What matters most today is how much you leverage that site to help you make more informed business decisions. Do you know how your monthly traffic? How about daily? Can you tell where the traffic is coming from? Which page do they go to most, where exactly on the page do they click and why are they prompted to that call to action button there? All these questions need to be answered.

Having such analytics can be the differentiating aspect between a companies that grows and innovates and the ones that stagnates. So the first thing is to collect this data. The purpose is not to use the data for malicious activities, but rather to improve on the user experience.

Tools such as Google’s webmaster tools have grown from simply showing you the amount of traffic your site gets to give more valuable data that can help you discern who your user are and where they come from. Cookies can also help you understand what people do in your site, how long they stayed and which call-to-actions they clicked. Try to understand what prompted these actions. Using newsletter can also be a way of gathering direct feedback from your users and finding out what it is about your business that they like and which aspects they abhor. Heck, you could even go the old fashioned way and simply leave a review form for them to give you feedback, still works doesn’t it?

What do such data do to your business and why are they important? As a business owner, it helps to think of your company’s website as an investment and like any investment — returns are very important. The notion that a site is simply a marketing tools is inaccurate. Yes, it’s true, a website is a marketing tool — but what good is marketing if you do not understand your users or what they like? What value does the site provide to your company is it does not convert?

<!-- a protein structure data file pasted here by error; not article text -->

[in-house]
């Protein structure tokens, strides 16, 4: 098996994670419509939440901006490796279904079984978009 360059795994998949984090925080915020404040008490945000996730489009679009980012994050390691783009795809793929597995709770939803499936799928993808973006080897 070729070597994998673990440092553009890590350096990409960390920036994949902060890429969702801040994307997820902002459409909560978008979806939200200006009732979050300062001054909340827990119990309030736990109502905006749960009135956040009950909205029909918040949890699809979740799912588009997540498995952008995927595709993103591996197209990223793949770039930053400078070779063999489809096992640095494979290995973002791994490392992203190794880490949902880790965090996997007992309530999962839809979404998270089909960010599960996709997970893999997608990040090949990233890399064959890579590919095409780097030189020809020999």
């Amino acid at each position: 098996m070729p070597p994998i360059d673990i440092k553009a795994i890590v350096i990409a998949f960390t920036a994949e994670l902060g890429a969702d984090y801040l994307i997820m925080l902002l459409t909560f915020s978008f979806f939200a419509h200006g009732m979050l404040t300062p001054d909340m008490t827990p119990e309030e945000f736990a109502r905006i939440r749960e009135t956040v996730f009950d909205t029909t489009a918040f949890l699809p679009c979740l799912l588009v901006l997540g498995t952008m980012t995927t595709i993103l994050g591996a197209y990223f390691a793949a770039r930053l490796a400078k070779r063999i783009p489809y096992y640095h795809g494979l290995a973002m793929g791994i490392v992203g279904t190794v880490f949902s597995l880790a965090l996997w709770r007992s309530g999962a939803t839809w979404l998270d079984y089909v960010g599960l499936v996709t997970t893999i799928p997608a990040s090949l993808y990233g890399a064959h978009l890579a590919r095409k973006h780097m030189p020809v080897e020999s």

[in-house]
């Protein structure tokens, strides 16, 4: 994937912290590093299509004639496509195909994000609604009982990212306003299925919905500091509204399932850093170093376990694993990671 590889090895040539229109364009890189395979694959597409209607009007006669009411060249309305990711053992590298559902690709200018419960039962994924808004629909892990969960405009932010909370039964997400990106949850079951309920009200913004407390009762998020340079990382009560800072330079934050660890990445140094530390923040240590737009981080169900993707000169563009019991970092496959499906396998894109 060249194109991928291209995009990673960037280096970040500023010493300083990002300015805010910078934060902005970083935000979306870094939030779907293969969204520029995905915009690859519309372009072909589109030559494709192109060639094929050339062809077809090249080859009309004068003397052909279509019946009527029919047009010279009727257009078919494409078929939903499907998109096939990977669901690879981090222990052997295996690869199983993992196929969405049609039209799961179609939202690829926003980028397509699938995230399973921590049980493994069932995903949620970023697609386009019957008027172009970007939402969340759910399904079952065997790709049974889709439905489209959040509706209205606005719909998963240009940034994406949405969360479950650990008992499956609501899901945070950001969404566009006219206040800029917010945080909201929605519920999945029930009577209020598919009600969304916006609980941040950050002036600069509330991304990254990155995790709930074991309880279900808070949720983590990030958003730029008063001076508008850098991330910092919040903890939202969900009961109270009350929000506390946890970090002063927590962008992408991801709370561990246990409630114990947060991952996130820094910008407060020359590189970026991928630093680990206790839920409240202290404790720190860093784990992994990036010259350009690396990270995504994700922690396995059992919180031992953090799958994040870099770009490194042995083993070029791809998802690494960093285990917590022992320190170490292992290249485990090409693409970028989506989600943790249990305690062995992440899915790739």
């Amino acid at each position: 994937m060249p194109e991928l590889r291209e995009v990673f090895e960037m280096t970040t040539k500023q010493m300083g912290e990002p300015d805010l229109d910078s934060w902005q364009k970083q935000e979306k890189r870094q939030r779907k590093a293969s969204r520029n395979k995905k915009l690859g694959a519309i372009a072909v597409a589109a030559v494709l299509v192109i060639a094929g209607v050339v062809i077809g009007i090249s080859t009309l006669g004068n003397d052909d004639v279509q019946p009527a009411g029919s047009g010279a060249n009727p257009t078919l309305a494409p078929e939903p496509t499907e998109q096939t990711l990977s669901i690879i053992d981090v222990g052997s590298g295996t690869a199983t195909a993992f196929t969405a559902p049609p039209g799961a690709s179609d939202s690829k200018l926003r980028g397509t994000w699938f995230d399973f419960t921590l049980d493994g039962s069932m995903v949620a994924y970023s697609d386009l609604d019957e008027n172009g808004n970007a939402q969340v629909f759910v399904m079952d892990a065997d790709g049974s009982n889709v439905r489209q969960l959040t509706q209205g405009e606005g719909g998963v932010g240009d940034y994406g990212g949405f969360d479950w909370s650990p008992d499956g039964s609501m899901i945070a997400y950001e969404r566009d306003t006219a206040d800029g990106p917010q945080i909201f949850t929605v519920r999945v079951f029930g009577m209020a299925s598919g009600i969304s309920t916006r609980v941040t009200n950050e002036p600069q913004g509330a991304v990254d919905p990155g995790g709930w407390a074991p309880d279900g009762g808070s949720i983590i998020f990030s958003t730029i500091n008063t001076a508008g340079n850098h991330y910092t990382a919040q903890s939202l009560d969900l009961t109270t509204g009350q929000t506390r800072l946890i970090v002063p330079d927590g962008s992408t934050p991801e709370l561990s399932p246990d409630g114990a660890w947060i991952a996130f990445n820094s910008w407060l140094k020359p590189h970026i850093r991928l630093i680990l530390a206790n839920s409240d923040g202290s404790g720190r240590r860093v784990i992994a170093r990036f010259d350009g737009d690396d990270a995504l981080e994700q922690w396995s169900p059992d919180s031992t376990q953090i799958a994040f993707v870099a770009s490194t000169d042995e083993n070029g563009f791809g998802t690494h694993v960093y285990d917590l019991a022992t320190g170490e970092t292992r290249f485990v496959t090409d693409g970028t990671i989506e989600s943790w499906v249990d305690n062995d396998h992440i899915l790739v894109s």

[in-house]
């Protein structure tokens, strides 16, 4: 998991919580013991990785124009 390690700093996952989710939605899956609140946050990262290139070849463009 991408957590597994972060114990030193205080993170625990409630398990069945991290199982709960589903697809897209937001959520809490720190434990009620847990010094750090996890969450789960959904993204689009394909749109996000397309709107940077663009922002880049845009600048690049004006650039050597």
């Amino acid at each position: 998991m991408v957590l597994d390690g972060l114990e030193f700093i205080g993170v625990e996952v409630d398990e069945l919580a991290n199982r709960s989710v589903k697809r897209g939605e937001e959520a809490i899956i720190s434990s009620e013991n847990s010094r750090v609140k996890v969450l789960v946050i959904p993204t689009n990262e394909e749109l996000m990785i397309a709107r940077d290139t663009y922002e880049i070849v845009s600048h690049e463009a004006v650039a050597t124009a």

Conversion rate is determined by its purpose in the first place. Conversion rate here simply refers to the number of users who perform the desired action(s). For instance, if you are an airline company — one of the key actions you would want a user to perform is book online. You’ll definitely have a menu and a few call-to-actions distributed on the site prompting the site’s visitor to click in order to move to the booking section. The question then would be, how many visitors do we get in say a month and of that number how many actually book online? It’s very difficult, if not impossible, to have 100% conversion rate but it’s important to optimize it to the highest value possible. Otherwise, what is the whole point?

Final thoughts on data:

We live in the information age, with more people than ever having the capability to access the internet through one mode or another. For any business to think that they are not a “technology company” is simply to live in denial.

The purpose of this article was to simply get everybody and especially business people to pay more attention to their website and to start to harness it more. The subject of data in itself is a huge one; the possibilities of what a data-driven approach to business can do are enormous. It, however, all springs from having the ability to collect, interpret and use data.

Start small. Begin by first having Google analytics and monitor, for a period, the traffic you get over that period. Three things will happen your observation: The traffic will increase, decrease or remain constant. The next step would be to understand those numbers. Why has it decreased, increased or remained constant? What can I do improve the situation? For the purpose of answering the next question, you will be prompted to dig deeper into understanding your users. And that’s how your journey into a data-driven approach would begin.

Important Note: Be open to your users about your methods of collecting data and what you intend to use it for. Don’t violate anyone’s privacy